From ultra-intelligent voice assistants to everyday things like front doors and microwaves, 2018 was the year that Amazon truly began to invest heavily in the ways people live. Not satisfied with the business of delivering packages, the Seattle-based company now reaches deeper into the average home than any of its competitors. But why exactly is it investing so much into the home industry?
Simply put, to dominate the smart home market.
Amazon is not a construction company, yet in 2018 it invested in Plant Prefab: a startup focused on building custom homes. More specifically, the company uses automation to expedite assembly, lower costs, and produce less waste. They are the first modular home factory in the U.S. to assemble sustainable homes. Thus far, most of their structures have gone towards urban infill projects with small, uniquely shaped plots of land.
Not only is Amazon not a construction company, but it also doesn’t specialize in interior design — which is why it tapped Jonathan Adler to help create Now House. Even though Adler already has stores set up around the world, partnering with Amazon will undoubtedly add a boost to his current reach. In return, Amazon gets to add another arm to its own reach.
2018 also saw Amazon infiltrating the home on a much smaller scale, starting with the creation of the AmazonBasics Microwave. A fully Alexa-integrated appliance, the microwave defrosts and cooks meals in response to voice commands, allowing us all to warm our TV dinners without missing a second of our favorite shows.
Then there’s the Amazon Smart Plug, which automatically syncs with one’s Echo whenever a product is plugged into it. Like the other dozen or so home products that Amazon has recently pushed, this plug may or may not be successful. After all, even the biggest and most popular companies miss from time to time.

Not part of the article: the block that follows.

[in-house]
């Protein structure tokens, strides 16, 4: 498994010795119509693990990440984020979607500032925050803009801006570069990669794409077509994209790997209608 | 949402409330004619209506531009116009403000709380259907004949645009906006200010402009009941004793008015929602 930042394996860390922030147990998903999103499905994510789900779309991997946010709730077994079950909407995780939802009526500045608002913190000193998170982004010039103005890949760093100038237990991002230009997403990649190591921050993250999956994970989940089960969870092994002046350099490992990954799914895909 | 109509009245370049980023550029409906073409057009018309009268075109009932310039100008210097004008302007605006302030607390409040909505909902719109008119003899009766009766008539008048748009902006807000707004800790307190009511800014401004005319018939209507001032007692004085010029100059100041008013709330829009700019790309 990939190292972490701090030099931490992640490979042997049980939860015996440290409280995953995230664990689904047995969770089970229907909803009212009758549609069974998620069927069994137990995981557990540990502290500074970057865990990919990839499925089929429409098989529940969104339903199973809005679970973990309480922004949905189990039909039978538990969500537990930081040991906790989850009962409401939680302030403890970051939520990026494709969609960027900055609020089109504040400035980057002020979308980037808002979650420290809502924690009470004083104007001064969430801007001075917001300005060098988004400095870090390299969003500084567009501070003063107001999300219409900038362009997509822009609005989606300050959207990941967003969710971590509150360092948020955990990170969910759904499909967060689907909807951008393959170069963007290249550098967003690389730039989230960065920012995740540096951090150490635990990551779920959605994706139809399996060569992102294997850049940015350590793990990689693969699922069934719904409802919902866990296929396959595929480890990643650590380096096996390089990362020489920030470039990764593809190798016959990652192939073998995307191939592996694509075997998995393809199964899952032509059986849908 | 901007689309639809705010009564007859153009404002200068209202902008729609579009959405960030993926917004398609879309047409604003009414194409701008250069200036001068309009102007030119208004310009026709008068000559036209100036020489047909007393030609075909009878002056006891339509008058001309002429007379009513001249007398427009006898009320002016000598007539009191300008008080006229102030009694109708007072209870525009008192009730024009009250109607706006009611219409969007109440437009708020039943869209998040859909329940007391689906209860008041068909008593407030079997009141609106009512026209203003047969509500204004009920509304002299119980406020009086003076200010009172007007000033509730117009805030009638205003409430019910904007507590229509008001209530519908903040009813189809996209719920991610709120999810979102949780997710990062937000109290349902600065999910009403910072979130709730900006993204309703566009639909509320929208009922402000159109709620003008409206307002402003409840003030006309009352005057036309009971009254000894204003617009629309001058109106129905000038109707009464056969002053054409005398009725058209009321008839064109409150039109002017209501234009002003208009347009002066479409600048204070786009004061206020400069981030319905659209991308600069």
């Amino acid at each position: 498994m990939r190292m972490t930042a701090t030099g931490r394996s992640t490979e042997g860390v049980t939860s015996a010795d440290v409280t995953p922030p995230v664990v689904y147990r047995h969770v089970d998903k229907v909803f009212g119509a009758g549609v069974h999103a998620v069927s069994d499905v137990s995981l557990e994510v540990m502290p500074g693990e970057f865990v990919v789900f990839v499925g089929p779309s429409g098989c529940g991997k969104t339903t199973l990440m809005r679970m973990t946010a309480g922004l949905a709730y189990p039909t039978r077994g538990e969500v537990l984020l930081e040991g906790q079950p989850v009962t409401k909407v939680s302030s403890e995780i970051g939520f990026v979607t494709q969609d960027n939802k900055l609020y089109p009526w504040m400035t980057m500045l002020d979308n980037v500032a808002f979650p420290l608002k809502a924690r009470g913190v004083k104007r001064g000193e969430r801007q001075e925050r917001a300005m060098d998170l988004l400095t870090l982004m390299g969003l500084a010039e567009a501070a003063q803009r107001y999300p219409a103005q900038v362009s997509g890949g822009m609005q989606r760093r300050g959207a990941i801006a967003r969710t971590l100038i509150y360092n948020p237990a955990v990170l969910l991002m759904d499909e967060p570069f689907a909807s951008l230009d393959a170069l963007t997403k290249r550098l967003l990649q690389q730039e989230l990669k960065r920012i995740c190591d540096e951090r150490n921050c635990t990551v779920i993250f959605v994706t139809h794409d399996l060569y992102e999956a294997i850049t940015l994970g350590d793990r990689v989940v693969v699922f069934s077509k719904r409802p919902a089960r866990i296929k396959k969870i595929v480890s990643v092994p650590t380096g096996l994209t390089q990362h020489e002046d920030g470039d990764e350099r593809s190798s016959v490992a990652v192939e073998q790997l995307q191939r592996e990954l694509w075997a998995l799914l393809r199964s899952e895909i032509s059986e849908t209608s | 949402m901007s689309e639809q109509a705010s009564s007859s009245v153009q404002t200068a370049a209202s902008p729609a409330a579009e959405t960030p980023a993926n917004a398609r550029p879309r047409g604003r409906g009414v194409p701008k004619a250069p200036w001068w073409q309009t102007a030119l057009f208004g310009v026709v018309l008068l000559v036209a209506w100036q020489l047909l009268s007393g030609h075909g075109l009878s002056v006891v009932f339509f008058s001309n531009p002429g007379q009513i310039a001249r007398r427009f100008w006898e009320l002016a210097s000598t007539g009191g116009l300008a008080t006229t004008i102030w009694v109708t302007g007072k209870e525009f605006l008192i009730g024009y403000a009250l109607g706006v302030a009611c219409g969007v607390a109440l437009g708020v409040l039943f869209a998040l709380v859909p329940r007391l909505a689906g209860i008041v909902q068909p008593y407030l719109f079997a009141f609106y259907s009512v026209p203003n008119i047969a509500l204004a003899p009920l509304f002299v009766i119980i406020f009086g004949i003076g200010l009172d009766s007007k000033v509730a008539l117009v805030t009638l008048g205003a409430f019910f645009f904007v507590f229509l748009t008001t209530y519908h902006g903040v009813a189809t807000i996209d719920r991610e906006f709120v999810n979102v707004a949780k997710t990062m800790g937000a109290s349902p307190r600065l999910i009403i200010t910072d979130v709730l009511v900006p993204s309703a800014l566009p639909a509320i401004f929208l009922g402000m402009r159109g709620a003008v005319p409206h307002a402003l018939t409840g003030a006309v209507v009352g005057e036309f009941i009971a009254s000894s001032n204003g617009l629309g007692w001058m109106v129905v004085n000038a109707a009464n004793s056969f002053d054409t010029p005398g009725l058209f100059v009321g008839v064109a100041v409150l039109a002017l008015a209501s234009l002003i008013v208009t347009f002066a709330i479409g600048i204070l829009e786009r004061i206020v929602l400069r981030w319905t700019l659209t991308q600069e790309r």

You’ve probably noticed that all of these new collaborations and products fit pretty well into Amazon’s existing infrastructure. Although several companies have been rolling out smart home devices for over 10 years now, none of those companies has ever possessed am autonomous system that they could leverage to make their particular products more impactful — nor has any of them held a competition that allowed them to receive data on hundreds of cities across North America. Today, Amazon has all of that. They have the technology and the reach to go deeper into our homes our lives than any tech company before them.
In a way, we should have seen this coming once the Echo entered our homes. If you could ask it to turn the lights off, then why not ask the same of the microwave and DVR? Amazon wants your whole home to operate by voice command. If you don’t have a home, Amazon can now deliver that to you, too.